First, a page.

In the heart of inland Kenya lives a Maasai grandmother whose love for cooking has been passed down through generations. Agnes Kiano Kasaine, affectionately called Koko by her granddaughter and Jikoni Recipe Archive’s founder, Kiano Moju, has mastered the art of creating dishes that celebrate the simplicity of traditional Kenyan cuisine. One of her cherished recipes, Koko's Cabbage, is a true testament to the rich flavors found in minimal ingredients.
With her trusty knife in hand, Koko skillfully slices the cabbage, ensuring each piece is as thin as can be. The secret to this dish lies in its humble preparation, reminiscent of a time when kitchens were, quite literally, on the ground. With just a handful of ingredients–cabbage, carrots, cilantro, and onion–it can be effortlessly prepared by anyone, regardless of their culinary expertise.
Koko's Cabbage can be enjoyed on its own or paired with a variety of dishes. Serve it alongside chapos, grains, or your favorite cooked protein; the choice is yours.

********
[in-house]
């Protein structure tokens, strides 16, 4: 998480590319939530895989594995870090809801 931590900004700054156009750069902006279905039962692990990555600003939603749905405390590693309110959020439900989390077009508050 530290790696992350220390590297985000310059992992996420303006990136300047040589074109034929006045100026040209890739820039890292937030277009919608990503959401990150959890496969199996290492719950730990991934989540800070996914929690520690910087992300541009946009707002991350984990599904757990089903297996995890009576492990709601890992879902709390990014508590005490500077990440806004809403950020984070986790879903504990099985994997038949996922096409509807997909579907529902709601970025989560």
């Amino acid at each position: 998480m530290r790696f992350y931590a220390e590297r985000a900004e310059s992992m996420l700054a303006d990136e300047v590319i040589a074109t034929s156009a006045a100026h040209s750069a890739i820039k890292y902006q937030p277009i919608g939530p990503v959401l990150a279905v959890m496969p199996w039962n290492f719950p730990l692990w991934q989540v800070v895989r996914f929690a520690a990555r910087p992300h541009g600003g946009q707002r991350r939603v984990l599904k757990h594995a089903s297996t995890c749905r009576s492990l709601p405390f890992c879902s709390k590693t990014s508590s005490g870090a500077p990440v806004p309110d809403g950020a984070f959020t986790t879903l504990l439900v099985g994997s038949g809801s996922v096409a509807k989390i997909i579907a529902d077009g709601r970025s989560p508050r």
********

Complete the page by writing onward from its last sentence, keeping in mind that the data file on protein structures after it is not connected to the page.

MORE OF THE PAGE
By preserving recipes like Koko's Cabbage, we honor the legacy of African cuisine and ensure that these traditional flavors are not lost to time. So, take a culinary journey to Kenya and experience the joy of simplicity, the warmth of tradition, and the unforgettable taste of Koko's Cabbage.
1 small green cabbage or 1/2 medium cabbage
2 medium carrots
Handful fresh cilantro
1 teaspoon fine sea salt
1 small red onion
2 tablespoons extra-virgin olive oil
Cut the cabbage in half through the stem. Cut out the hard stem, using a knife to follow along the natural ‘v’ shape. Place the cabbage cut side down on the cutting board, and cut into slices as thin as possible. Grate the carrots with the larger holes on a grater.
Finely chop the cilantro (leaves and stems). Combine the cabbage, carrots, and cilantro in a large mixing bowl. Add half the salt and mix well. Taste before adding the rest of the salt and mix again to season the vegetables evenly. Dice the onion.
Set a wide pan over medium heat. Once hot, add the oil, then add the onion and cook, stirring frequently with a wooden spoon to stop any burning, until the onion starts browning on the edges, 3 to 5 minutes. Add the cabbage mixture and stir well. Cover with a lid and cook until the cabbage reduces in size and is no longer crunchy, roughly 5 minutes.
Uncover and cook off any remaining water. Serve warm with chapos, grains, or any cooked protein.
Cinematographer & Editor: Matt Ciampa
Camera Operators: Kaniz Sheikh & Lucy Munene